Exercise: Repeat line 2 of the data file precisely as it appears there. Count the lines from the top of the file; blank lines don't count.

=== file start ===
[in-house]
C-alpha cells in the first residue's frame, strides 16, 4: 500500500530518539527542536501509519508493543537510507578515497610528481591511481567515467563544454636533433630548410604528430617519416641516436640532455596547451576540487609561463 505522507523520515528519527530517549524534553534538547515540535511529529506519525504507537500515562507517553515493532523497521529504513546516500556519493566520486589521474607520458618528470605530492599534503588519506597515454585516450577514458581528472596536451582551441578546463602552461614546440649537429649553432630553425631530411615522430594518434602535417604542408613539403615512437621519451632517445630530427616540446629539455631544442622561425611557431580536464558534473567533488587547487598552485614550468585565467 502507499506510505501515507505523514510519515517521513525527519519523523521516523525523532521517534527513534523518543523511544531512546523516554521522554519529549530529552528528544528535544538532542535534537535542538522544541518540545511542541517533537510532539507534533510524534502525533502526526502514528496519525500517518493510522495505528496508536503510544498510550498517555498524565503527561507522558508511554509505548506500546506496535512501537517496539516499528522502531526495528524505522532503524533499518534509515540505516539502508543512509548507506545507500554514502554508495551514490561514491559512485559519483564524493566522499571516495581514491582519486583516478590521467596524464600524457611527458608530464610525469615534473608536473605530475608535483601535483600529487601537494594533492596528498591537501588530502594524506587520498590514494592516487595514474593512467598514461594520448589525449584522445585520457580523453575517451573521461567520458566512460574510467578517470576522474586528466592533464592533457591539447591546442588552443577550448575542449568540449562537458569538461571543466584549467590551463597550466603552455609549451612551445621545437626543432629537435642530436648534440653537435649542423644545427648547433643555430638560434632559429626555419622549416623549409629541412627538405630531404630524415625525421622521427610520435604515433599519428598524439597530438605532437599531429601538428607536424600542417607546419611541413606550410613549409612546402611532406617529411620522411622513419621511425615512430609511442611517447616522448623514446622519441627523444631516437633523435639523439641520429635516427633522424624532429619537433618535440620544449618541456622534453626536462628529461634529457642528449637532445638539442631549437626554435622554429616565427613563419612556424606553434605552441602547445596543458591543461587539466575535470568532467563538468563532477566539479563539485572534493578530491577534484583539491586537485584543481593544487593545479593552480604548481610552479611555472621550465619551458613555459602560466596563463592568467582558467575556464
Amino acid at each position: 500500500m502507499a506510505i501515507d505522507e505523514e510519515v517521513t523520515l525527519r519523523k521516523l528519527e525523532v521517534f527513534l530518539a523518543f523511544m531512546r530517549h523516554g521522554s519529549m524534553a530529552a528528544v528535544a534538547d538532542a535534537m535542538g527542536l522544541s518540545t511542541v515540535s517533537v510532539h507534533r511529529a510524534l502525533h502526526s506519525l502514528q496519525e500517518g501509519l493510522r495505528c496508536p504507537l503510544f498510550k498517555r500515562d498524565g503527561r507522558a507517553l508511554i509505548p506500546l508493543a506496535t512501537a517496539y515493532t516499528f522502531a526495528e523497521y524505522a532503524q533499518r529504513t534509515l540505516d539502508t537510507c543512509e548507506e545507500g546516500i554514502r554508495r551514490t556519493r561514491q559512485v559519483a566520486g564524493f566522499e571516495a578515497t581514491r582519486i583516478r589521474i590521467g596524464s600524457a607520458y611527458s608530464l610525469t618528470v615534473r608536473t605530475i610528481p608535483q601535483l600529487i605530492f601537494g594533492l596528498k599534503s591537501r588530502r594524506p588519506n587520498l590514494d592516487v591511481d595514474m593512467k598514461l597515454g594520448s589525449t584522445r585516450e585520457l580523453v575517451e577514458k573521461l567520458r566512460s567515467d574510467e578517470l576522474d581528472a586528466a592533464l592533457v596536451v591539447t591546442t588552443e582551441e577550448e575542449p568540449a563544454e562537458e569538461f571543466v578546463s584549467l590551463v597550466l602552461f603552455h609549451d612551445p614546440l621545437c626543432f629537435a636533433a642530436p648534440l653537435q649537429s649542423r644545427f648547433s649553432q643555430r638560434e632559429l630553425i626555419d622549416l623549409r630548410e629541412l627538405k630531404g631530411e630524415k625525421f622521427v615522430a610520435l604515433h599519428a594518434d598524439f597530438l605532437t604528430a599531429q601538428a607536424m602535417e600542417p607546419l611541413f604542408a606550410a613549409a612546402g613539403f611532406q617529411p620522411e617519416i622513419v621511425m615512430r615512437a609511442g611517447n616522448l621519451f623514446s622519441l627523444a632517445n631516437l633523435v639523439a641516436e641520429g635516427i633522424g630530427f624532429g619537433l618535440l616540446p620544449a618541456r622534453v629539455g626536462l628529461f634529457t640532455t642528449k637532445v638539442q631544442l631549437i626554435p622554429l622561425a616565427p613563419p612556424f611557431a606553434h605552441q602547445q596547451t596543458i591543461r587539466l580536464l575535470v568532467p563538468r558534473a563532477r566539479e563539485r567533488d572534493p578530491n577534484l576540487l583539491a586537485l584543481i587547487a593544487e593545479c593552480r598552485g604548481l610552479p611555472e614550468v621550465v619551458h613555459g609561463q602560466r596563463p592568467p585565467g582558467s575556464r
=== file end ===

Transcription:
C-alpha cells in the first residue's frame, strides 16, 4: 500500500530518539527542536501509519508493543537510507578515497610528481591511481567515467563544454636533433630548410604528430617519416641516436640532455596547451576540487609561463 505522507523520515528519527530517549524534553534538547515540535511529529506519525504507537500515562507517553515493532523497521529504513546516500556519493566520486589521474607520458618528470605530492599534503588519506597515454585516450577514458581528472596536451582551441578546463602552461614546440649537429649553432630553425631530411615522430594518434602535417604542408613539403615512437621519451632517445630530427616540446629539455631544442622561425611557431580536464558534473567533488587547487598552485614550468585565467 502507499506510505501515507505523514510519515517521513525527519519523523521516523525523532521517534527513534523518543523511544531512546523516554521522554519529549530529552528528544528535544538532542535534537535542538522544541518540545511542541517533537510532539507534533510524534502525533502526526502514528496519525500517518493510522495505528496508536503510544498510550498517555498524565503527561507522558508511554509505548506500546506496535512501537517496539516499528522502531526495528524505522532503524533499518534509515540505516539502508543512509548507506545507500554514502554508495551514490561514491559512485559519483564524493566522499571516495581514491582519486583516478590521467596524464600524457611527458608530464610525469615534473608536473605530475608535483601535483600529487601537494594533492596528498591537501588530502594524506587520498590514494592516487595514474593512467598514461594520448589525449584522445585520457580523453575517451573521461567520458566512460574510467578517470576522474586528466592533464592533457591539447591546442588552443577550448575542449568540449562537458569538461571543466584549467590551463597550466603552455609549451612551445621545437626543432629537435642530436648534440653537435649542423644545427648547433643555430638560434632559429626555419622549416623549409629541412627538405630531404630524415625525421622521427610520435604515433599519428598524439597530438605532437599531429601538428607536424600542417607546419611541413606550410613549409612546402611532406617529411620522411622513419621511425615512430609511442611517447616522448623514446622519441627523444631516437633523435639523439641520429635516427633522424624532429619537433618535440620544449618541456622534453626536462628529461634529457642528449637532445638539442631549437626554435622554429616565427613563419612556424606553434605552441602547445596543458591543461587539466575535470568532467563538468563532477566539479563539485572534493578530491577534484583539491586537485584543481593544487593545479593552480604548481610552479611555472621550465619551458613555459602560466596563463592568467582558467575556464